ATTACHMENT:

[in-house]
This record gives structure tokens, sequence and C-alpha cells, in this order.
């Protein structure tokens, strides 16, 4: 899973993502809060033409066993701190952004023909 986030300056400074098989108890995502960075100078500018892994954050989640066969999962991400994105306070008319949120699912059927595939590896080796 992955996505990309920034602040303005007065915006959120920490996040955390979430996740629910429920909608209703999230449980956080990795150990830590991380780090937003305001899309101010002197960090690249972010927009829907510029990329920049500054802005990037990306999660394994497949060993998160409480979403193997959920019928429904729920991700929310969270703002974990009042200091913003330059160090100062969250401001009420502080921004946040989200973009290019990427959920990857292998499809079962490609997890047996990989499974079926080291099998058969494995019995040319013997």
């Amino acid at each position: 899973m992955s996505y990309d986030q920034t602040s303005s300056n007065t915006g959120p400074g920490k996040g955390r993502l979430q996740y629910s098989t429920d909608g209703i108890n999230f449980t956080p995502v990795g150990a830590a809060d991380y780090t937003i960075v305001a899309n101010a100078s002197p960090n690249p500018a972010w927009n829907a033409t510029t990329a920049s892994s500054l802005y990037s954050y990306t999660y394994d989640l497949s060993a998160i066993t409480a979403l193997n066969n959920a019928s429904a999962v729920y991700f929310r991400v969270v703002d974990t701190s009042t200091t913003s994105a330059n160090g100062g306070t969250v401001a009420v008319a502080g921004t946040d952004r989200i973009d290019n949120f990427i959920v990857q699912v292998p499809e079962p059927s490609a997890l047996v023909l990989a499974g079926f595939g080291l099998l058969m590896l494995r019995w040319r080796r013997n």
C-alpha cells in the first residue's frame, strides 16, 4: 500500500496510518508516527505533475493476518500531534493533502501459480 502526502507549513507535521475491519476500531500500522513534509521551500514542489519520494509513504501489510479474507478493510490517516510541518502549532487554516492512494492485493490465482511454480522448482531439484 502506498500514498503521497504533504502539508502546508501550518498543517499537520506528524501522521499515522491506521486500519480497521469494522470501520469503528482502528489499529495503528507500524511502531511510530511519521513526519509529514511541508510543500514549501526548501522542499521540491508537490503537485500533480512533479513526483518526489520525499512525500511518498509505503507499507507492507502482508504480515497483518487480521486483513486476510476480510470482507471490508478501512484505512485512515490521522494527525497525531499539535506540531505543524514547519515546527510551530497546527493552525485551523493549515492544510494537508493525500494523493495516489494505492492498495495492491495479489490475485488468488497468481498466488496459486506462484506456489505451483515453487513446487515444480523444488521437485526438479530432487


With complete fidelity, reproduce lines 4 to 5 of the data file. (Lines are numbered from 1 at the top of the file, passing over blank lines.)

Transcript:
């Amino acid at each position: 899973m992955s996505y990309d986030q920034t602040s303005s300056n007065t915006g959120p400074g920490k996040g955390r993502l979430q996740y629910s098989t429920d909608g209703i108890n999230f449980t956080p995502v990795g150990a830590a809060d991380y780090t937003i960075v305001a899309n101010a100078s002197p960090n690249p500018a972010w927009n829907a033409t510029t990329a920049s892994s500054l802005y990037s954050y990306t999660y394994d989640l497949s060993a998160i066993t409480a979403l193997n066969n959920a019928s429904a999962v729920y991700f929310r991400v969270v703002d974990t701190s009042t200091t913003s994105a330059n160090g100062g306070t969250v401001a009420v008319a502080g921004t946040d952004r989200i973009d290019n949120f990427i959920v990857q699912v292998p499809e079962p059927s490609a997890l047996v023909l990989a499974g079926f595939g080291l099998l058969m590896l494995r019995w040319r080796r013997n």
C-alpha cells in the first residue's frame, strides 16, 4: 500500500496510518508516527505533475493476518500531534493533502501459480 502526502507549513507535521475491519476500531500500522513534509521551500514542489519520494509513504501489510479474507478493510490517516510541518502549532487554516492512494492485493490465482511454480522448482531439484 502506498500514498503521497504533504502539508502546508501550518498543517499537520506528524501522521499515522491506521486500519480497521469494522470501520469503528482502528489499529495503528507500524511502531511510530511519521513526519509529514511541508510543500514549501526548501522542499521540491508537490503537485500533480512533479513526483518526489520525499512525500511518498509505503507499507507492507502482508504480515497483518487480521486483513486476510476480510470482507471490508478501512484505512485512515490521522494527525497525531499539535506540531505543524514547519515546527510551530497546527493552525485551523493549515492544510494537508493525500494523493495516489494505492492498495495492491495479489490475485488468488497468481498466488496459486506462484506456489505451483515453487513446487515444480523444488521437485526438479530432487